There's something about beater motorcycles, right? In fact, Jalopnik calls it a tawdry yet alluring appeal. Why? Because while a beater motorcycle may not match up to anyone's idea of a good self-image and appeal; there's that thrill of taking something beat up and managing to outrun even the shiniest of Ducatis. That's the thing about beater motorcycles, they manage to shine through in times of need and come through for the riders even if they don't look the part. And for any newbie rider looking to make a mark on hitherto untravelled roads, a beater makes for a perfect motorcycle.
On the other hand, there are cafe racers. Cafe racers are basically built-down motorcycles, meaning you take a motorcycle and strip it of anything and everything that looks good and weighs more than a feather. The idea is to achieve unheard-of speeds on a bare-bones motorcycle that not even the dealer would recognize as one of his own.
Of course, for a vehicle with just two wheels, the motorcycle world can and does boast of an amazing diversity of subcultures within itself. But not all will be to everyone's liking, not that riders do or should care. So here go 10 perfect beater motorcycles to make any cash-strapped rider's day and 10 cafe racers that are, well, just a little too weird for our taste.
20 Perfect Beater: Honda Rebel 250
The Honda Rebel is a cruiser-style motorcycle that made its debut in 1985. It has since been offered on and off in the motorcycle bazaar. However, the year 2016 was the end of the road for this machine. It uses a 234cc straight-twin engine as its heart that was borrowed from its cousin Honda Nighthawk 250 Standard. The engine was good enough to crank out a maximum power of 16.1 horsepower and a peak of 12.4 ft-lb of torque but this Rebel’s speed tops out at just 79 mph. According to TheCoolist, it’s just a basic budget cruiser that is armed with adequate Honda engineering. The older ones come cheap and can make for a passable ride for days you don't have anything better.
19 Perfect Beater: Yamaha SR400
This motorcycle lived for almost half a decade. Starting its journey in 1978, it went on to become a hero in the motorcycle bazaar. It was part of the wave of imports from Japan and was made in compliance with JDM 400cc licensing restrictions. The SR400 was powered by a 499cc four-stroke engine that could cough up 31.5 horsepower and 26.8 ft-lb worth of torque. This easy-to-use Yamaha’s speed tops out at 91 mph but there was no electric start. It was a kick-starter that can get you from one place to another comfortably with a great fuel economy of 59 mpg, and it would be a great beater to come by.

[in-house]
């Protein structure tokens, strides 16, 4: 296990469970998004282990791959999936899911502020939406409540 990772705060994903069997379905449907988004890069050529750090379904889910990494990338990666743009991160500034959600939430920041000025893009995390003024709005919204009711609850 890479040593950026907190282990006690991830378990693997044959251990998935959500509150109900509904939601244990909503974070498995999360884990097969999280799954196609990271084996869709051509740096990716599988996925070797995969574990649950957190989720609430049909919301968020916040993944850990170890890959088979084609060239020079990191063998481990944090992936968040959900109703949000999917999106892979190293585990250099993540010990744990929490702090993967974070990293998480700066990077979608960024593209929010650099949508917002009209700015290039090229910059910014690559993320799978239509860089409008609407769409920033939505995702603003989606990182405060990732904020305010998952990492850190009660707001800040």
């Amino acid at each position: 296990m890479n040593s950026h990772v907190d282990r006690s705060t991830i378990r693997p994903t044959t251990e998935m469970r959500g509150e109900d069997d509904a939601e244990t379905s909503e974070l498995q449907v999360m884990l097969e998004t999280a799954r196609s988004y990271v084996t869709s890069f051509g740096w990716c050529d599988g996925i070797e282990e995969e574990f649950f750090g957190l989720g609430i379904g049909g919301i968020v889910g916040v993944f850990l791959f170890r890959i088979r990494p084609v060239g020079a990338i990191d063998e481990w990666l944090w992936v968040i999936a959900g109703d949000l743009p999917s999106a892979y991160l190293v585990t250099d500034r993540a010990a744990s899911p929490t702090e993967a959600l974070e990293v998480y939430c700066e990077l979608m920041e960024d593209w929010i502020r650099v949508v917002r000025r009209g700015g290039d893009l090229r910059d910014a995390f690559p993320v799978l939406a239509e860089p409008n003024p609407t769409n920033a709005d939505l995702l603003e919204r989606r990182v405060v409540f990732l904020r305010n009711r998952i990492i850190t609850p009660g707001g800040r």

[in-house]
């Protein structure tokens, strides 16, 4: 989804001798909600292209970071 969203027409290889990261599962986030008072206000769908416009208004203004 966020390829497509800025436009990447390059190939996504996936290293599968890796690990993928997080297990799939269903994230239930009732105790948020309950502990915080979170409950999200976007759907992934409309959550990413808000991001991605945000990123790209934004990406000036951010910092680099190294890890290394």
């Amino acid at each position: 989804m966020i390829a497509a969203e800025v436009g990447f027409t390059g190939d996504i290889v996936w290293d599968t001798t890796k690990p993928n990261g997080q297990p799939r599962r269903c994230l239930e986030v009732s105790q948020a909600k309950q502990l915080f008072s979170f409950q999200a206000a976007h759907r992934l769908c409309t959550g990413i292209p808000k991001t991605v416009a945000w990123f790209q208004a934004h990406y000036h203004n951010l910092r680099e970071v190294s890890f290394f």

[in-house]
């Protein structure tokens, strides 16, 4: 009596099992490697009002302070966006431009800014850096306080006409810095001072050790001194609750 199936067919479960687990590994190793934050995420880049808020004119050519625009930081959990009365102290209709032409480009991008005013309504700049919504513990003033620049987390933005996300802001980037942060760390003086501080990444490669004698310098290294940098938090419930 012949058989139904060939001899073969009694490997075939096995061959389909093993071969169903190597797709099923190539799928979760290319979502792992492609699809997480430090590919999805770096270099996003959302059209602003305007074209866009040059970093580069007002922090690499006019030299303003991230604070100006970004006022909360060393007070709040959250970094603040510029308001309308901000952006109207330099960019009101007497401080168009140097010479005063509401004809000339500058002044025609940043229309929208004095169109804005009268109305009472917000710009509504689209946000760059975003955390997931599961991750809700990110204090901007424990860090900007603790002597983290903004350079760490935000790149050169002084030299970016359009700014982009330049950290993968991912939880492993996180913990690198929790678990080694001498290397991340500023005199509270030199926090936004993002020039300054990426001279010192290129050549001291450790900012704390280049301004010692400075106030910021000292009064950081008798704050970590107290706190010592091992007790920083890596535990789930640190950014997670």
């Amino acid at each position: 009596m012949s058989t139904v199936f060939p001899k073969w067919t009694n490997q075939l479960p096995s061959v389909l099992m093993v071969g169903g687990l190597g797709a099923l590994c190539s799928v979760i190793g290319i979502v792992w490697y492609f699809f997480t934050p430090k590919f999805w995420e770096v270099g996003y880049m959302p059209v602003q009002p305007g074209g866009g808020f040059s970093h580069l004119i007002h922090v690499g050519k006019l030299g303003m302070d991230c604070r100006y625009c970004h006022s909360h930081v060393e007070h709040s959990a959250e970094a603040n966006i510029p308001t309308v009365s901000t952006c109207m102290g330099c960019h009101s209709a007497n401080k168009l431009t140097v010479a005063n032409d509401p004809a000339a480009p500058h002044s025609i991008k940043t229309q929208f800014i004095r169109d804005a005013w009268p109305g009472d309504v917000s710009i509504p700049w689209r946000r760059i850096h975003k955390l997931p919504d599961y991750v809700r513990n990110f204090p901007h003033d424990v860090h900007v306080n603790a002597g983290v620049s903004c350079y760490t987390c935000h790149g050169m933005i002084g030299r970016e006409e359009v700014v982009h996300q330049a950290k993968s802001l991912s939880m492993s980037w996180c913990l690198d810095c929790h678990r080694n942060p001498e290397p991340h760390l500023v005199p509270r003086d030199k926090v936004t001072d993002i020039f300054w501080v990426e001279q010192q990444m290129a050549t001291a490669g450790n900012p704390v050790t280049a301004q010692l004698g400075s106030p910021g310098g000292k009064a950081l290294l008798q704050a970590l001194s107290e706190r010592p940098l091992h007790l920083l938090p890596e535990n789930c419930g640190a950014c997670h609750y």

18 Perfect Beater: Ural Solo ST
The Ural Solo ST motorcycle nameplate belongs to the legendary automaker from Russia, IMZ-Ural. They are well-known for their heavy sidecar motorcycles. IMZ-Ural was born in 1940 and ever since, they've been rolling out a number of classic sidecar motorcycles nonstop. Today, they are dubbed as the world's leading makers of off-road-ready sidecar motorcycles. This all sounds great except for the Solo ST motorcycle. It is a version without a sidecar. According to Overdrive, its reverse hand-shifter worked either perfectly or required enormous force. Despite its immensely successful sidecar origins, the Solo ST chassis is surprisingly old-school and wasn't terribly popular. Perhaps, they should have focused more on their core competencies than venturing into unknown territory.
17 Perfect Beater: Kawasaki W800